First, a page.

Iran nuclear image by Shutterstock.

Topic tags: Shahram Akbarzadeh, middle east, Iran, IS, nuclear proliferation, UN



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Existing comments

It is to be sincerely hoped that Iran's agreement with the P5 + 1 will be ratified by the Majlis and that relations with the West will be normalised. The majority of Iranians have always voted for the most progressive candidates available to them and the country has a huge educated middle class who often have relatives in the West. The long term monitoring of Iran's nuclear facilities may, or may not, cause problems. The current situation in the Middle East, with Syria and Iraq basically destroyed as cohesive nations, with the ancient Sunni/Shia hatred on the boil and interested parties like Turkey, Israel, the Saudis and others at least on the sidelines, watching if their interests are threatened, is already aflame. What the world doesn't need is Iran entering into the conflicts in Iraq or Syria any more than it is already. What is desperately needed there is not more military intervention but peace and stability which millions in the region do not know and have not known for a long time. It is a tragic irony that the overthrow of one brutal dictator, Saddam Hussein and the attempted overthrow of Bashar Assad have been so horribly counterproductive. Peace, stability and reconstruction in these shattered states now look almost like mirages in the desert.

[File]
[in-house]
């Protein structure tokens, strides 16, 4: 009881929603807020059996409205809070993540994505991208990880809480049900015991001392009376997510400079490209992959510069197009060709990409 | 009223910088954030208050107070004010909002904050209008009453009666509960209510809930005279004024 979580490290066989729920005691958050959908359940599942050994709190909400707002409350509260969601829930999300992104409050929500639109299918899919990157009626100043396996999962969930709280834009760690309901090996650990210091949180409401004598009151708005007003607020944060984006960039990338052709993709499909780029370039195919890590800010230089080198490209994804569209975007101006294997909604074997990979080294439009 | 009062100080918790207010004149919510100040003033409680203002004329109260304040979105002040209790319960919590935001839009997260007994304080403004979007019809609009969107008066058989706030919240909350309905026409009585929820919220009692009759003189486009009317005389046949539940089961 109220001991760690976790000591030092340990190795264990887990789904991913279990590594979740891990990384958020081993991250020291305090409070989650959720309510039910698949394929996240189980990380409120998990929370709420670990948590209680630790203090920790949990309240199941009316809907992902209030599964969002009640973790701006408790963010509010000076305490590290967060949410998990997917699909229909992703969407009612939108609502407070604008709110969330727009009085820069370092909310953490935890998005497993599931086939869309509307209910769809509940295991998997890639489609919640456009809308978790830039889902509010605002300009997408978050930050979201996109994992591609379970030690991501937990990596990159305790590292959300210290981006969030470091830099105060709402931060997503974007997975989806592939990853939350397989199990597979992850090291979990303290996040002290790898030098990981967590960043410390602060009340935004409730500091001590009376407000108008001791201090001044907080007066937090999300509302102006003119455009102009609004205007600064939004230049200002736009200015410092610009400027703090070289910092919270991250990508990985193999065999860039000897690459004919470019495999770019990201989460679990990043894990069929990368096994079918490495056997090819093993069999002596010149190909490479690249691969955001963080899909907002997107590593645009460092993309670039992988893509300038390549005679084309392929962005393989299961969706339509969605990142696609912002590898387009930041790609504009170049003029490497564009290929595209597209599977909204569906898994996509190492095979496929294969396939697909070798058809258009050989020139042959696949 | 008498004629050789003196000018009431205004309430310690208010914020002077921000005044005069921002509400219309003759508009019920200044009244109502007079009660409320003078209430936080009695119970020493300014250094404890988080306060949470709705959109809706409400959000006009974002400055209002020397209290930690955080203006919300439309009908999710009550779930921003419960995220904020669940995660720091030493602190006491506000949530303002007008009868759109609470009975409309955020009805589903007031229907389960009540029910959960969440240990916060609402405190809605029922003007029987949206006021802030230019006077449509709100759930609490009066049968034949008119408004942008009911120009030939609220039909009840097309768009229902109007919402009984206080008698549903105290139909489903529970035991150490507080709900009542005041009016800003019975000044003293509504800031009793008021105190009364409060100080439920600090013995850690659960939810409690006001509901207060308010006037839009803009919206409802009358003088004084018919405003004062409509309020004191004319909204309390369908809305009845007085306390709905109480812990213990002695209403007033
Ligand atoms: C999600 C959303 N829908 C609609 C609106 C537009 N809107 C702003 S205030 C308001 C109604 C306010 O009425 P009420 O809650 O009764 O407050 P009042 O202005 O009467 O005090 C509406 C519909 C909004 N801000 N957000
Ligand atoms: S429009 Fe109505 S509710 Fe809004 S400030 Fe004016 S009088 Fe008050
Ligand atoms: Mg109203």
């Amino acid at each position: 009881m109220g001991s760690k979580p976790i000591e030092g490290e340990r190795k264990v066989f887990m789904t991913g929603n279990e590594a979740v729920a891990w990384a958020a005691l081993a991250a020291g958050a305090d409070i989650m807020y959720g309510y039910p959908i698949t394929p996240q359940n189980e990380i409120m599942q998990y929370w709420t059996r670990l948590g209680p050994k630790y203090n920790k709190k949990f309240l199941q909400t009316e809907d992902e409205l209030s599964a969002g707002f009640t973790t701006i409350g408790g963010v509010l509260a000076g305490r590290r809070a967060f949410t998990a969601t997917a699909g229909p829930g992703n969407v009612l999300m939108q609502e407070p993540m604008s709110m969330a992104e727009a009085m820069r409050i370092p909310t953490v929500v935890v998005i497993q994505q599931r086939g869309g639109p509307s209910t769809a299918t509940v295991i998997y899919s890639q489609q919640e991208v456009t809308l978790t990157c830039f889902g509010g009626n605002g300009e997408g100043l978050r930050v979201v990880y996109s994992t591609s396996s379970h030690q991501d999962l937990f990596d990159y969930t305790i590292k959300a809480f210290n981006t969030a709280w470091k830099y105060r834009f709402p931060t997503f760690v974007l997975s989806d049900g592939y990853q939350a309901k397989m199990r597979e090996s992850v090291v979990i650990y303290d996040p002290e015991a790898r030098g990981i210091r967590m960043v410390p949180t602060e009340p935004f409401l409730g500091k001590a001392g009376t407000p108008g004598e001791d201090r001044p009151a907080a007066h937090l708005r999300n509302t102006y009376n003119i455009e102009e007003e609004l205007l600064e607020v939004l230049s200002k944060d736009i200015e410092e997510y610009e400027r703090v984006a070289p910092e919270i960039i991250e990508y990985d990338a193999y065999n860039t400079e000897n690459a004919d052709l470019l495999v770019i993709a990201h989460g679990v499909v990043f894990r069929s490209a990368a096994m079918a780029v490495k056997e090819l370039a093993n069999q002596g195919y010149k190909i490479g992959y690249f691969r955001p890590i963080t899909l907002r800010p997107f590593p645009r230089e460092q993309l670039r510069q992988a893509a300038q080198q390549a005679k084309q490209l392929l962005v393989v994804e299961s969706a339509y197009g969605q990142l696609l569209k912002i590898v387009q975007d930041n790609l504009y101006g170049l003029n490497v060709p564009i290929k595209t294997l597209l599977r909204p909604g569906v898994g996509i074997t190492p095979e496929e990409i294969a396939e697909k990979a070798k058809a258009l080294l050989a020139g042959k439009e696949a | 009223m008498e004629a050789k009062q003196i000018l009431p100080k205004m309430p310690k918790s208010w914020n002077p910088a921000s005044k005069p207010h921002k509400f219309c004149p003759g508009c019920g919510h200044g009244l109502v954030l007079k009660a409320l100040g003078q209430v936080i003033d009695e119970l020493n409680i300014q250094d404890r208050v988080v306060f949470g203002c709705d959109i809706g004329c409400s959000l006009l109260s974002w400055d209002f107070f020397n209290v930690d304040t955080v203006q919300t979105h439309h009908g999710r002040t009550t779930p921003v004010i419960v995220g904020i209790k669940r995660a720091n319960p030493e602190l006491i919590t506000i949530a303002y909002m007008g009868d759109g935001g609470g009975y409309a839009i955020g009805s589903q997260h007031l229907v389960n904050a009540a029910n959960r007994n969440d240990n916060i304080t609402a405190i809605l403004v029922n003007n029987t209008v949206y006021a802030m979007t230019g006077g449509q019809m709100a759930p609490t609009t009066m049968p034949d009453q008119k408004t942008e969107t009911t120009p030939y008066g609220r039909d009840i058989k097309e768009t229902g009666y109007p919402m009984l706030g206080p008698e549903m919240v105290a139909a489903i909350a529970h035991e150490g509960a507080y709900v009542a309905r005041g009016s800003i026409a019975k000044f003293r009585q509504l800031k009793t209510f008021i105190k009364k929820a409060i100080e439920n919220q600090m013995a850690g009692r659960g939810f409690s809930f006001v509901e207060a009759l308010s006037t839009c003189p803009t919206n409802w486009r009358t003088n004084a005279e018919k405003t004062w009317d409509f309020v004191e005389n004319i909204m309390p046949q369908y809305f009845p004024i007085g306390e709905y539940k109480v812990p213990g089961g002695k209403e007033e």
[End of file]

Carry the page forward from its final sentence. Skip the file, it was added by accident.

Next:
Edward Fido | 24 July 2015  

Well done on a very balanced and sensible article. This agreement is a triumph for moderation and common sense. It is also a foreign policy triumph for President Obama, as Obamacare was for the domestic scene. He is vilified by Republicans (including many of our US Bishops) but will be remembered for major achievements. The US now has the great strategic strength of being the moderate middle ground between Iran and those that would love to have a violent go at them including Israel and the Sunny Arab and Turkish regimes. There is every incentive for Iran to be a good partner and stay friendly with the US, essentially its shield.

Eugene | 24 July 2015